NEAF Report, April 9-10, 2016
Photo: Kevin Hocker
Several amateur astronomers from our area made the four-hour trek to Suffern, New York, site of the annual Northeastern Astronomy Forum. Among them were Kevin Hocker, Dennis Gudzevich, Ron Sampson, Barry Yamtov, Mario Motta, and Jim Koerth.
Kevin was drawn to a standing room only presentation by Dr. Alan Stern, Principal Investigator for the New Horizons mission to Pluto, which recently sent back stunning images of the former ninth planet. “This was the highlight of the forum for me,” he said. “Stern’s presentation covered the Pluto flyby, its uniquely American ingenuity, and how that relates to space exploration and possible future Kuiper belt targets for New Horizons in 2017 and 2020.”
Photos: Kevin Hocker
NSAAC member Barry Yomtov also attended Alan Stern’s session in company with his 18-year old nephew Jake Effron, a budding astronomer and astrophotographer. And like Kevin, Barry rated it the highlight of his NEAF experience. “I found Alan’s talk very inspirational,” he said, “delivered with the same passion and enthusiasm that characterized the Apollo missions. And the newest images were spectacular. Even with the controversy over the classification of planetary bodies, Alan wanted to make sure that the public recognized the importance of Clyde Tombaugh’s 1930 discovery of Pluto, which set the stage for today’s exploration of the outer solar system.” Barry continued:
New Horizons is really a mission to understand the architecture of our solar system. Once the Kuiper belt was discovered in 1992, our perception of the solar system changed. The giant gaseous planets are now considered the middle solar system.
Editor’s note: Alan Sterns is an articulate, entertaining and inspirational speaker. Check out his NEAF 2014 presentation of the New Horizons mission and his critique of the International Astronomical Union’s controversial definition of “planethood,” which downgraded Pluto. You won’t be disappointed.
A presentation by Christopher Go, Astro Imager for the JUNO spacecraft, was also on Kevin Hocker’s NEAF to-do list. “Unlike previous space missions,” he reports, “professional scientists will not be the only ones producing the processed images, or even choosing which images to capture. Instead, the public, including amateur astronomers, will act as a virtual imaging team, participating in keys steps of the process, from identifying features of interest to sharing finished images online.”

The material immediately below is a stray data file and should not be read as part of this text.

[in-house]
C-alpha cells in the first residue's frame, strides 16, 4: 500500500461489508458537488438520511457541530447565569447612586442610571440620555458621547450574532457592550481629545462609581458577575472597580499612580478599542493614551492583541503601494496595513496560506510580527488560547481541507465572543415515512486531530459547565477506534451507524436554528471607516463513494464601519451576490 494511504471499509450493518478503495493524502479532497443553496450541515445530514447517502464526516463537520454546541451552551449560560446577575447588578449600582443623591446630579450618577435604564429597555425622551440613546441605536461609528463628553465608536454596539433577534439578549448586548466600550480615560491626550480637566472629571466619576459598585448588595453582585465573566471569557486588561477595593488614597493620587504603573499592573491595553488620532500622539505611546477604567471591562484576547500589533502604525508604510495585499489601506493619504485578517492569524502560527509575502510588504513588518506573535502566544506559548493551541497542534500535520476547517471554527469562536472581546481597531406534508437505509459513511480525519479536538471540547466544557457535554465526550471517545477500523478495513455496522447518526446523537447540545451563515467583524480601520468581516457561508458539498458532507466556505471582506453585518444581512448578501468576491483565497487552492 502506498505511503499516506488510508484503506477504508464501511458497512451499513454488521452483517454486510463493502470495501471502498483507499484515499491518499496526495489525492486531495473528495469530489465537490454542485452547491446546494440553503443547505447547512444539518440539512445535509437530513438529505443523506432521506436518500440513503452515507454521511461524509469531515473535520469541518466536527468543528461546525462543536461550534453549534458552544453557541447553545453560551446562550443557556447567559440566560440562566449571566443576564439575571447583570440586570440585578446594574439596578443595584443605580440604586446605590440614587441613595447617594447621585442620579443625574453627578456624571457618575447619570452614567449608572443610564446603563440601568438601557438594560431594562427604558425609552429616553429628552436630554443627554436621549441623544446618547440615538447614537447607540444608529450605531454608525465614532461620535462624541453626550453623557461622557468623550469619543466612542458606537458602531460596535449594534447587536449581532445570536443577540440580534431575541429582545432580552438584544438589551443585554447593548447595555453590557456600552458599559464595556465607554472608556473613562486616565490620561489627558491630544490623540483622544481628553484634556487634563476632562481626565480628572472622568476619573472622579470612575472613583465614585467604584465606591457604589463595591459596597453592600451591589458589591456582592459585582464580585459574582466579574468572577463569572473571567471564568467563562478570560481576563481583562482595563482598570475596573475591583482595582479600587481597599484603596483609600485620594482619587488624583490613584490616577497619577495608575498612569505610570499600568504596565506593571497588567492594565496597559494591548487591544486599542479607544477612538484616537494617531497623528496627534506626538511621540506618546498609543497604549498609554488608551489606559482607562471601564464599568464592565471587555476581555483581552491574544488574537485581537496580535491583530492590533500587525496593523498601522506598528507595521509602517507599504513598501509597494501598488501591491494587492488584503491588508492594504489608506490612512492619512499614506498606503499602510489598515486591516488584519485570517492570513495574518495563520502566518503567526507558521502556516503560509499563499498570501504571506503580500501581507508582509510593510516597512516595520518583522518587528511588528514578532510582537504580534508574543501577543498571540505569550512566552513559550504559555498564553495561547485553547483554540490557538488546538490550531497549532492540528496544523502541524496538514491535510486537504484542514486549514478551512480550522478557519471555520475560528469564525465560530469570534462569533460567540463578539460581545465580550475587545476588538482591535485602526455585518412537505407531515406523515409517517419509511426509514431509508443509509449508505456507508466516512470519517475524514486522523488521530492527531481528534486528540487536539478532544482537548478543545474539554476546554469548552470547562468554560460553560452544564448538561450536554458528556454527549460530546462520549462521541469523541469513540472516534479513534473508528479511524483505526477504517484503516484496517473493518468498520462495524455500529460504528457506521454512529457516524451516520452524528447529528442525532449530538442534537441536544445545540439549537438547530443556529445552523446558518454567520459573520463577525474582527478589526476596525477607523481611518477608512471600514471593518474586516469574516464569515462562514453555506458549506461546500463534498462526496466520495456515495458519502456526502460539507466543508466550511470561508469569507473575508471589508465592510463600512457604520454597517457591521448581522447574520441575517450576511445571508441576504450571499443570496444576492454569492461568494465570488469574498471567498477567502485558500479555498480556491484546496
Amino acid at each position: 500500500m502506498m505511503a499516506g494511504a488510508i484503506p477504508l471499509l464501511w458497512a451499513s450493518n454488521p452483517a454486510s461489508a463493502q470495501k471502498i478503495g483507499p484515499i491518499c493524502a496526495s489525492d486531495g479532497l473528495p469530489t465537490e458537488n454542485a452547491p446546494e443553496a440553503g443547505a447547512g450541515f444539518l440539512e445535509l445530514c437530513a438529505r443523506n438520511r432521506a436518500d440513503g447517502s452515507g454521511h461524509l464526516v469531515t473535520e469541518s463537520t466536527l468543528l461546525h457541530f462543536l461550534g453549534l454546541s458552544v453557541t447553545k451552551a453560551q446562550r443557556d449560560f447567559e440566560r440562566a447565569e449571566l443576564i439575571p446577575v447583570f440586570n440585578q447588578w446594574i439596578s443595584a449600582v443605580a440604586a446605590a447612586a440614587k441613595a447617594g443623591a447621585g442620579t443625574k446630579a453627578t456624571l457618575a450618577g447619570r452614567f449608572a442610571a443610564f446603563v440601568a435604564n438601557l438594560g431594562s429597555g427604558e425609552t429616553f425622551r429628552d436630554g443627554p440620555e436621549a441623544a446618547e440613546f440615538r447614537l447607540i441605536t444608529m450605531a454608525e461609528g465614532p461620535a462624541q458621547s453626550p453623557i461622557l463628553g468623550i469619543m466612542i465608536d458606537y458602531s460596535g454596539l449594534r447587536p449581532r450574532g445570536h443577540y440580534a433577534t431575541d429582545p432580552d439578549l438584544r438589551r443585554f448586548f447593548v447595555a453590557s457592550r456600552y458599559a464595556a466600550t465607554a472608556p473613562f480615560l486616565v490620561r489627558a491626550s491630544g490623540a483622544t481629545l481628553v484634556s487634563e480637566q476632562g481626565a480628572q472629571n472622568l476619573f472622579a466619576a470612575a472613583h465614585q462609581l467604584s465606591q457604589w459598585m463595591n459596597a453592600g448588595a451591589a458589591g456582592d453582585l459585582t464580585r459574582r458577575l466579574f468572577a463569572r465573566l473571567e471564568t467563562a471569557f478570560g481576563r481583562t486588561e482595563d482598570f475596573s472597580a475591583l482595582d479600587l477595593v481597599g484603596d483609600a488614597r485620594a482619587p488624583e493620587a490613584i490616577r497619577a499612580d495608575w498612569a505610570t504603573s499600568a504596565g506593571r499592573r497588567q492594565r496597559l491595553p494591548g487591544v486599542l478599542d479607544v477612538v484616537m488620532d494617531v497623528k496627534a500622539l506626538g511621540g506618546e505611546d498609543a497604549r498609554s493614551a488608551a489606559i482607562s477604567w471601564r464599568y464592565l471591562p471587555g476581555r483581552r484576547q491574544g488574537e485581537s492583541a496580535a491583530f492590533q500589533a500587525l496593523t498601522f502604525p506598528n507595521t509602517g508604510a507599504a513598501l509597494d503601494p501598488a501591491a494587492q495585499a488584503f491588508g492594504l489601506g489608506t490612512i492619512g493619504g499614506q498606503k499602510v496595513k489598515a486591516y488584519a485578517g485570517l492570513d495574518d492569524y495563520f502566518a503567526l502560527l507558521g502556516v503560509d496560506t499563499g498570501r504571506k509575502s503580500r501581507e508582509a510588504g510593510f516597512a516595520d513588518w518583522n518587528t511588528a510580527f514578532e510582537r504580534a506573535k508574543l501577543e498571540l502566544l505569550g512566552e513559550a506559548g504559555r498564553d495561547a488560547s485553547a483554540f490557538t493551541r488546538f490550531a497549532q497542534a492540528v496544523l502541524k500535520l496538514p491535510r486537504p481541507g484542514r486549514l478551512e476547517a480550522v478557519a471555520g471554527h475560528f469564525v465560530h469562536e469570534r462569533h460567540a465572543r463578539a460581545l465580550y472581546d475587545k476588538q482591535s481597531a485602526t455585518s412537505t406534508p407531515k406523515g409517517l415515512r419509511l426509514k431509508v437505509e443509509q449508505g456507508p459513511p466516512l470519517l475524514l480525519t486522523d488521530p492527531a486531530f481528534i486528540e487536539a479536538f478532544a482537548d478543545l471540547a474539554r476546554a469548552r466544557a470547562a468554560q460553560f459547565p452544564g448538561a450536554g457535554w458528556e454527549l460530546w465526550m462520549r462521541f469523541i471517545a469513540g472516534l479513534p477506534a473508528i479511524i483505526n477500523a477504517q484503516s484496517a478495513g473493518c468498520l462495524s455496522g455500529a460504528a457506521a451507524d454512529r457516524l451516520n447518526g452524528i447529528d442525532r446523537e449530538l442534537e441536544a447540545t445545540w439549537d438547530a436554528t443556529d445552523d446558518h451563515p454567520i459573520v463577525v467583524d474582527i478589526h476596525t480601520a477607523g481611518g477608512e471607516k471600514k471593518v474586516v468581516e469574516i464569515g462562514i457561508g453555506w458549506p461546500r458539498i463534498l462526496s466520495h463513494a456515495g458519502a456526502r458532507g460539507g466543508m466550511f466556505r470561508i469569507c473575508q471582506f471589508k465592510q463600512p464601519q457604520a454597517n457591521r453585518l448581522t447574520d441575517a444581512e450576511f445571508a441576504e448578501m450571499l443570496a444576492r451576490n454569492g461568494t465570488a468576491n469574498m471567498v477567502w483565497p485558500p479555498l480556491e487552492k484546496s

Ted Blank, a recent emigrant from New England to Arizona, led another presentation: “Getting Started in Asteroid Occultation Timing.” He highlighted the work of the International Occultation Timing Association (IOTA), a volunteer science and research organization launched in 1983. Kevin encountered Ted later at the IOTA exhibit area booth, where Ted was demonstrating the occultation timing software and gear that amateur astronomers can use as citizen scientists.
Meanwhile, NSAAC members Dennis Gudzevich and Ron Sampson ventured into the financially perilous area of the Forum: The Exhibitors Hall. “We didn’t attend any talks,” Dennis told us later, “as our trip is all about the products.”
I was interested in checking out the 50mm Lunt Solar Telescopes, and was pleased to see that they had a double-stacked version of one at the solar star party. It performed amazing well. In my opinion, it clearly outperformed the double-stacked PST that was set up there, with the image noticeably brighter and more surface detail easily visible. The PST was no slouch though. Yes, it had a darker image, making detail harder to see, but a light hood would make it appear much better, as it does with mine.
I also wanted to check out the Lunt 8X32 SUNoculars. Unfortunately, the only way to try them was to buy them. So I bought a pair from Woodland Hills and waited until the Sun was out on Sunday for my first view. I was not disappointed! The contrast is very high in them, and though they have low power, I could easily see the large sunspot that was visible, and distinguish between its dark umbra and the lighter penumbra.
Ron was interested in the new turret eyepiece holder from a new company called astronSCIENTIFIC. They call it ROTARION, and it is the first automatic quick eyepiece changer for telescopes. It is definitely made for a better setup than I have, but seemed a good fit for Ron’s.
Another area of the Exhibitors Hall that captured Ron and Dennis’s attention was the Classic Telescope exhibit. Two old Unitron refractors were among the scopes on display; both had gravity drives. “I had never seen a gravity drive,” Dennis noted, “and was amazed that they could provide good accuracy with basically a weight on a long screw, pulled down by gravity, and moving the telescope.”
Photo: Barry Yomtov
Giving over to his own case of gear fever, Kevin Hocker reported stops at the booths of Teeter Telescopes and Celestron, among others. At the first he examined the construction, features and operation of Teeter’s new “Journey” compact travel scopes (which come in 10” and 11” apertures) and their travel cases (all that stands between Kevin and one of these scopes is a winning lottery ticket!). At the Celestron booth he was intrigued by three design features of that company’s new “Inspire” line of small refractors: a lens cap that doubles as a smart phone photo adaptor; an integrated red light tray lamp, which can be removed and used as a red flashlight; and the mount’s built-in folding accessory tray—one less thing to screw on during set-up.
Most of the other usual vendors were there, including Tony Costanza (Astronomy Shoppe).
FYI: NEAF is held on the campus of SUNY Rockland Community College in Suffern, NY, 28 miles north of NYC. Attendance fees this year were $25 (1-day) and $45 (2-day). The next NEAF gathering is scheduled for April 8-9, 2017. See
http://www.rocklandastronomy.com/neaf.html for details.